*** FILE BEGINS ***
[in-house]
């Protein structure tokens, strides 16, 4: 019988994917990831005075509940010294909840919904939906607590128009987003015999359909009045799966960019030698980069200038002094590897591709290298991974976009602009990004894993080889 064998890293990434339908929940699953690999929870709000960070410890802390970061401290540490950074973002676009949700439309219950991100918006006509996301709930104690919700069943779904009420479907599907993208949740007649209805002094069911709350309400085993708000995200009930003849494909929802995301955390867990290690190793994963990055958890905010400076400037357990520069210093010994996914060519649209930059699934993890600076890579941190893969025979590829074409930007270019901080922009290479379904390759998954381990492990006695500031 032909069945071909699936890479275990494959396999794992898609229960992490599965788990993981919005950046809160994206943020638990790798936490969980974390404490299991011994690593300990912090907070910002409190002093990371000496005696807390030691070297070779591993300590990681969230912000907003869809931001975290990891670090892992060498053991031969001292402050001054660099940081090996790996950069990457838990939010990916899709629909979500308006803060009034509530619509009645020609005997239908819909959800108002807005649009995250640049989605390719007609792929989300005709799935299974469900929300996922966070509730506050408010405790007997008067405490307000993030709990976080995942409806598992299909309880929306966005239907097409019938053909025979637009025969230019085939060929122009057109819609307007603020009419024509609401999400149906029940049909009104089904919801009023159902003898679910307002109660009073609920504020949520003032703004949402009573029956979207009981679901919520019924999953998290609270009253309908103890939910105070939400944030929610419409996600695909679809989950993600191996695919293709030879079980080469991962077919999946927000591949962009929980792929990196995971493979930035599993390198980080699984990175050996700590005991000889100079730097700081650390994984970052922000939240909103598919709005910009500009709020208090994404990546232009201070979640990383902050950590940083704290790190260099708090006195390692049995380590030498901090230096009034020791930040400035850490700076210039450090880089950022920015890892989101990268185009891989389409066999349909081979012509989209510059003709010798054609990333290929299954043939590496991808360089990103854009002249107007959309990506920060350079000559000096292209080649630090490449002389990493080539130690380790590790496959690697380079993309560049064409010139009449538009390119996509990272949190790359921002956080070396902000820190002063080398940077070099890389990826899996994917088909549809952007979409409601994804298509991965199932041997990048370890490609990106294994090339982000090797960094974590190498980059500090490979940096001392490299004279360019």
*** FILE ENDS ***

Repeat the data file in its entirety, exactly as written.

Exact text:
[in-house]
């Protein structure tokens, strides 16, 4: 019988994917990831005075509940010294909840919904939906607590128009987003015999359909009045799966960019030698980069200038002094590897591709290298991974976009602009990004894993080889 064998890293990434339908929940699953690999929870709000960070410890802390970061401290540490950074973002676009949700439309219950991100918006006509996301709930104690919700069943779904009420479907599907993208949740007649209805002094069911709350309400085993708000995200009930003849494909929802995301955390867990290690190793994963990055958890905010400076400037357990520069210093010994996914060519649209930059699934993890600076890579941190893969025979590829074409930007270019901080922009290479379904390759998954381990492990006695500031 032909069945071909699936890479275990494959396999794992898609229960992490599965788990993981919005950046809160994206943020638990790798936490969980974390404490299991011994690593300990912090907070910002409190002093990371000496005696807390030691070297070779591993300590990681969230912000907003869809931001975290990891670090892992060498053991031969001292402050001054660099940081090996790996950069990457838990939010990916899709629909979500308006803060009034509530619509009645020609005997239908819909959800108002807005649009995250640049989605390719007609792929989300005709799935299974469900929300996922966070509730506050408010405790007997008067405490307000993030709990976080995942409806598992299909309880929306966005239907097409019938053909025979637009025969230019085939060929122009057109819609307007603020009419024509609401999400149906029940049909009104089904919801009023159902003898679910307002109660009073609920504020949520003032703004949402009573029956979207009981679901919520019924999953998290609270009253309908103890939910105070939400944030929610419409996600695909679809989950993600191996695919293709030879079980080469991962077919999946927000591949962009929980792929990196995971493979930035599993390198980080699984990175050996700590005991000889100079730097700081650390994984970052922000939240909103598919709005910009500009709020208090994404990546232009201070979640990383902050950590940083704290790190260099708090006195390692049995380590030498901090230096009034020791930040400035850490700076210039450090880089950022920015890892989101990268185009891989389409066999349909081979012509989209510059003709010798054609990333290929299954043939590496991808360089990103854009002249107007959309990506920060350079000559000096292209080649630090490449002389990493080539130690380790590790496959690697380079993309560049064409010139009449538009390119996509990272949190790359921002956080070396902000820190002063080398940077070099890389990826899996994917088909549809952007979409409601994804298509991965199932041997990048370890490609990106294994090339982000090797960094974590190498980059500090490979940096001392490299004279360019």